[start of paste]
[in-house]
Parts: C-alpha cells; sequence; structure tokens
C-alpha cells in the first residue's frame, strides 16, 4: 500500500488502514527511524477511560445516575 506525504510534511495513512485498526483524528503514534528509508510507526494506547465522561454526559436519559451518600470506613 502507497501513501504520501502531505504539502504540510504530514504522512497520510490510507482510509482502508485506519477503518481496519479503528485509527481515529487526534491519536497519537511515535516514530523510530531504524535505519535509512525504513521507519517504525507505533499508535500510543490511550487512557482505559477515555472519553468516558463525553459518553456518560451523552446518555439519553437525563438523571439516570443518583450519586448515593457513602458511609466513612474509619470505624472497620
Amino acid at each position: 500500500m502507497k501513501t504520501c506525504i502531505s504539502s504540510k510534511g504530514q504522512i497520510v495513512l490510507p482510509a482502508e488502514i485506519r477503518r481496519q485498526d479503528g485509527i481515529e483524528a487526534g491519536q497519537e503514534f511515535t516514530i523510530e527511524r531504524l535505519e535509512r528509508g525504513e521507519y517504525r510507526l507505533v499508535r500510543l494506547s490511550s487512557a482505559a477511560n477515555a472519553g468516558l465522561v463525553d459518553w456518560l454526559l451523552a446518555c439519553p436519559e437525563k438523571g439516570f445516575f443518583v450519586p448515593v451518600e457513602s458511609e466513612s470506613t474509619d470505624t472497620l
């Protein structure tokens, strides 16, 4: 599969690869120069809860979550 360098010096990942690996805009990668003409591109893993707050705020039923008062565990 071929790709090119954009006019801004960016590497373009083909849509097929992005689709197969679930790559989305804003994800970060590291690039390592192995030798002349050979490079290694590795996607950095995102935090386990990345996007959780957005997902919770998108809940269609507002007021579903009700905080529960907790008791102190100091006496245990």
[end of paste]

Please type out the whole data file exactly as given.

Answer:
[in-house]
Parts: C-alpha cells; sequence; structure tokens
C-alpha cells in the first residue's frame, strides 16, 4: 500500500488502514527511524477511560445516575 506525504510534511495513512485498526483524528503514534528509508510507526494506547465522561454526559436519559451518600470506613 502507497501513501504520501502531505504539502504540510504530514504522512497520510490510507482510509482502508485506519477503518481496519479503528485509527481515529487526534491519536497519537511515535516514530523510530531504524535505519535509512525504513521507519517504525507505533499508535500510543490511550487512557482505559477515555472519553468516558463525553459518553456518560451523552446518555439519553437525563438523571439516570443518583450519586448515593457513602458511609466513612474509619470505624472497620
Amino acid at each position: 500500500m502507497k501513501t504520501c506525504i502531505s504539502s504540510k510534511g504530514q504522512i497520510v495513512l490510507p482510509a482502508e488502514i485506519r477503518r481496519q485498526d479503528g485509527i481515529e483524528a487526534g491519536q497519537e503514534f511515535t516514530i523510530e527511524r531504524l535505519e535509512r528509508g525504513e521507519y517504525r510507526l507505533v499508535r500510543l494506547s490511550s487512557a482505559a477511560n477515555a472519553g468516558l465522561v463525553d459518553w456518560l454526559l451523552a446518555c439519553p436519559e437525563k438523571g439516570f445516575f443518583v450519586p448515593v451518600e457513602s458511609e466513612s470506613t474509619d470505624t472497620l
């Protein structure tokens, strides 16, 4: 599969690869120069809860979550 360098010096990942690996805009990668003409591109893993707050705020039923008062565990 071929790709090119954009006019801004960016590497373009083909849509097929992005689709197969679930790559989305804003994800970060590291690039390592192995030798002349050979490079290694590795996607950095995102935090386990990345996007959780957005997902919770998108809940269609507002007021579903009700905080529960907790008791102190100091006496245990």